Emil was a reporter for The Next Web between 2012 and 2014. Over the years, he has covered the tech industry for multiple publications, incl Emil was a reporter for The Next Web between 2012 and 2014. Over the years, he has covered the tech industry for multiple publications, including Ars Technica, Neowin, TechSpot, ZDNet, and CNET. Stay in touch via Facebook, Twitter, and Google+.
Google on Friday announced improvements to Google Handwrite in the area of recognition quality as well as new features to make it easier and faster to handwrite your searches. The company says the latest version now lets you distinguish between ambiguous characters, overlap them, and write multiple ones at once (particularly handy when writing in Chinese).
First of all, Google Handwrite now provides alternate interpretations of your characters. After you’ve attempted to write something, you can select which character you actually meant to write above the space bar. This means if Handwrite interprets your handwriting incorrectly, you can now more easily make a correction; Google gives two particularly notorious examples: L, l, or a 1 in English and イ or ィ in Japanese.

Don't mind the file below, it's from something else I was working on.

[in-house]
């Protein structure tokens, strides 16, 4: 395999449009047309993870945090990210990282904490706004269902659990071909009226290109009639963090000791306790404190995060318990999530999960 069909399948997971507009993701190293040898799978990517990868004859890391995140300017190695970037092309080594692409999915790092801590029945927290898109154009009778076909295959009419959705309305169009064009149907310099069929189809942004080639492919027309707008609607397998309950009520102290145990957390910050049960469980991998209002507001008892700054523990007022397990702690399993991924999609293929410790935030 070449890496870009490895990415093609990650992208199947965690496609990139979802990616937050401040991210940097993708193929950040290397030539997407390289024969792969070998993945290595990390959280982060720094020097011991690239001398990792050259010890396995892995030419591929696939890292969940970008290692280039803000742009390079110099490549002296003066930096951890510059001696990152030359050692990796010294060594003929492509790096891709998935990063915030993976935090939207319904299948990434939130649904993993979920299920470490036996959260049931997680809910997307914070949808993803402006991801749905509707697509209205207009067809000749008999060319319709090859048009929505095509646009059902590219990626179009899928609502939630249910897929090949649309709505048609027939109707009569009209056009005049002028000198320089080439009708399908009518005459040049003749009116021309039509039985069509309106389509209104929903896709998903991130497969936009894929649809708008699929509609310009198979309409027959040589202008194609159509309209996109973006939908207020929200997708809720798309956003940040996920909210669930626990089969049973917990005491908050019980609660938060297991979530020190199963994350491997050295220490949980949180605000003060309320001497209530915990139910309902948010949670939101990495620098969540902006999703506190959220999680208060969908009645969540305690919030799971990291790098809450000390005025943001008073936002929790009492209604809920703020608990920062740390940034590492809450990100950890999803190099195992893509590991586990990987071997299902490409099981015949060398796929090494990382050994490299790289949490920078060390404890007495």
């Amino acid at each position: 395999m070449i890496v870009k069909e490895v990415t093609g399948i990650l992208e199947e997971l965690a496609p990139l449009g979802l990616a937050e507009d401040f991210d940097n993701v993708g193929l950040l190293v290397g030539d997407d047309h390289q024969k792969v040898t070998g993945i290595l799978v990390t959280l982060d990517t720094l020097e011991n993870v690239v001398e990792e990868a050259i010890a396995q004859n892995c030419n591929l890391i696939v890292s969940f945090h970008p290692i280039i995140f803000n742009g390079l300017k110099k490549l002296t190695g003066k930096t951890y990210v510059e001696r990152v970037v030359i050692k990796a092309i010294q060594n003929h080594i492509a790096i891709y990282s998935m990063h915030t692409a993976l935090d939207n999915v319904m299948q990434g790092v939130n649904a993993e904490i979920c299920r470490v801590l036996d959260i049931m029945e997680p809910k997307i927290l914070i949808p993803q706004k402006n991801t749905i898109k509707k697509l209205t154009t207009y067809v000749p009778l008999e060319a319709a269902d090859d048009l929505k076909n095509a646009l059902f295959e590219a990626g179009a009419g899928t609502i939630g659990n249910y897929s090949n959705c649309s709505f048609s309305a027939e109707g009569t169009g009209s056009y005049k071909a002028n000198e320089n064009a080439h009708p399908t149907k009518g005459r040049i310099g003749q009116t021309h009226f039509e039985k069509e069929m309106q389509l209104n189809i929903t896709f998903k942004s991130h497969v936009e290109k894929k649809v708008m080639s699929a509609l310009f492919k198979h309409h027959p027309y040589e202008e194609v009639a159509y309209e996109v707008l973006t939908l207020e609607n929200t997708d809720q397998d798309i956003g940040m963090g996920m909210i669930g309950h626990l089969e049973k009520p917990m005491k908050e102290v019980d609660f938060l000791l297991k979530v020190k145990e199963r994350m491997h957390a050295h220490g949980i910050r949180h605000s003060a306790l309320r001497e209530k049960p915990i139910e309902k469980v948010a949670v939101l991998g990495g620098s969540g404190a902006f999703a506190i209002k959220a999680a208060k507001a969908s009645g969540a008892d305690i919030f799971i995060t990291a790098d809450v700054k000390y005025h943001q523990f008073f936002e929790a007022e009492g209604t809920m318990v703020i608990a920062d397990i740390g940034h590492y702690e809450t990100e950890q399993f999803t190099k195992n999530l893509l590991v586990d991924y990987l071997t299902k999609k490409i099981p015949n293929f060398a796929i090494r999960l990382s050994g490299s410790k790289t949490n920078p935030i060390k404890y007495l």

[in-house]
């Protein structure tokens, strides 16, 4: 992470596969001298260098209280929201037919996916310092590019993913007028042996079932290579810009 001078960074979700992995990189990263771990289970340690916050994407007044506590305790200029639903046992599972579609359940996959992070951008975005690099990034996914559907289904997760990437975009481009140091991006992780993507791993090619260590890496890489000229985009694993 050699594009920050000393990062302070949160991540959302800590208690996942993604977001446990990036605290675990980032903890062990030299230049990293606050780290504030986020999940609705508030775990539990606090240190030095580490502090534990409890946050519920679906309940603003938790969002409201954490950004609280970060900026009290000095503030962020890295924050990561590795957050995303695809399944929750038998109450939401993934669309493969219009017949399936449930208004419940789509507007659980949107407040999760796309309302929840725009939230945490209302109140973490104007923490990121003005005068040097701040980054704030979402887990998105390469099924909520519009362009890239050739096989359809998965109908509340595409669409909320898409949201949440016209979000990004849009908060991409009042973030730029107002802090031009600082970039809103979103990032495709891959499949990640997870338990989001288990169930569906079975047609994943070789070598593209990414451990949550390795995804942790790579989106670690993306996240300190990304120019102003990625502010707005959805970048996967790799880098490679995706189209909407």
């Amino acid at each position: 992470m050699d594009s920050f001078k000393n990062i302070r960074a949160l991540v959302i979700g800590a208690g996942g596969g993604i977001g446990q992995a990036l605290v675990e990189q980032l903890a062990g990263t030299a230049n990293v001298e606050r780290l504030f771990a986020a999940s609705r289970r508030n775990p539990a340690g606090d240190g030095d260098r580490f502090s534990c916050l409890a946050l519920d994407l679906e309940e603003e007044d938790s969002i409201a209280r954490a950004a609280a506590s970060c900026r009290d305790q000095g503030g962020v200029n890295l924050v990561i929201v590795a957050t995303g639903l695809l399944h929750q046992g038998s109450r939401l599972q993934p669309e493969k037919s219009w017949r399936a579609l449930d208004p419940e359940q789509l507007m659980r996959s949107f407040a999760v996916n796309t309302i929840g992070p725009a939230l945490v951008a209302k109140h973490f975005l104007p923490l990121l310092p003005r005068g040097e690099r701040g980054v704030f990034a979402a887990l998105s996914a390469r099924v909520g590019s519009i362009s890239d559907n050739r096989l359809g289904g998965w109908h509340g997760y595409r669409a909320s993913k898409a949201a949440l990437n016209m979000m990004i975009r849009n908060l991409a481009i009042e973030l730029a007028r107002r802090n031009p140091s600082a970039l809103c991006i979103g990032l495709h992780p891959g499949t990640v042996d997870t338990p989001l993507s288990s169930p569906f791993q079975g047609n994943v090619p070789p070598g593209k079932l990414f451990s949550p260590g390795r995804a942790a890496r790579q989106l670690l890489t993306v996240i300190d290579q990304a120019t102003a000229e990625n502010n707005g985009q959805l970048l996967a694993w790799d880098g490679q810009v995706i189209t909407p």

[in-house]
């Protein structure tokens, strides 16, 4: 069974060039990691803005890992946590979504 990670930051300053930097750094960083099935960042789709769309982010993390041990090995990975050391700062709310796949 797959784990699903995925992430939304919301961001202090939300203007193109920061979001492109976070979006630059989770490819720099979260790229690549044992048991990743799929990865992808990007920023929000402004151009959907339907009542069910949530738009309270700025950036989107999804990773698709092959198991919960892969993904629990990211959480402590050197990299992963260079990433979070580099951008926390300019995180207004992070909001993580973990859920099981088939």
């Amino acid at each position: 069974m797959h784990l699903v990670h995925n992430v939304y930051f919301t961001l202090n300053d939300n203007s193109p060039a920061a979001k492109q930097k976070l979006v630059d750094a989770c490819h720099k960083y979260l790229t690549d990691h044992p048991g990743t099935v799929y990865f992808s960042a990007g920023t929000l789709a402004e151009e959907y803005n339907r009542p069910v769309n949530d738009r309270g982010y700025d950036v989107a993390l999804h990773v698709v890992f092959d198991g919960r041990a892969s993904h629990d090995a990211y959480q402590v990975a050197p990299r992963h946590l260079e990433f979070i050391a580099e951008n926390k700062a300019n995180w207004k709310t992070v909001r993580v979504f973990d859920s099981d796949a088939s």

Next up, Handwrite has become significantly more lenient with overlapping, mainly due to the small screens on mobile phones (at least when compared to tablets). As such, you can write letters on top of one another, instead of squeezing them across the width of the small screen or being forced to write one letter at a time.
This can look ridiculous, but it gets the job done. Here’s Google’s example for looking up a quiche:
Last but not least, you can now write multiple characters at a time on a line in Chinese. Obviously this makes it much faster and easier to enter your search, and it really shouldn’t have been any other way previously.
If you didn’t know, Handwrite can be enabled by going to Google.com on your smartphone or tablet, tapping on Settings, and selecting Enable beside Handwrite. Handwrite was first introduced in July 2012.
Unsurprisingly, Google launched Handwrite as a beta, which is the company’s favorite excuse for releasing a product or service with a very limited amount of features. This update brings it up to a decent version 1.0, in our opinion, and we’re sure Google has more up its sleeve.
Image credit: Kriss Szkurlatowski
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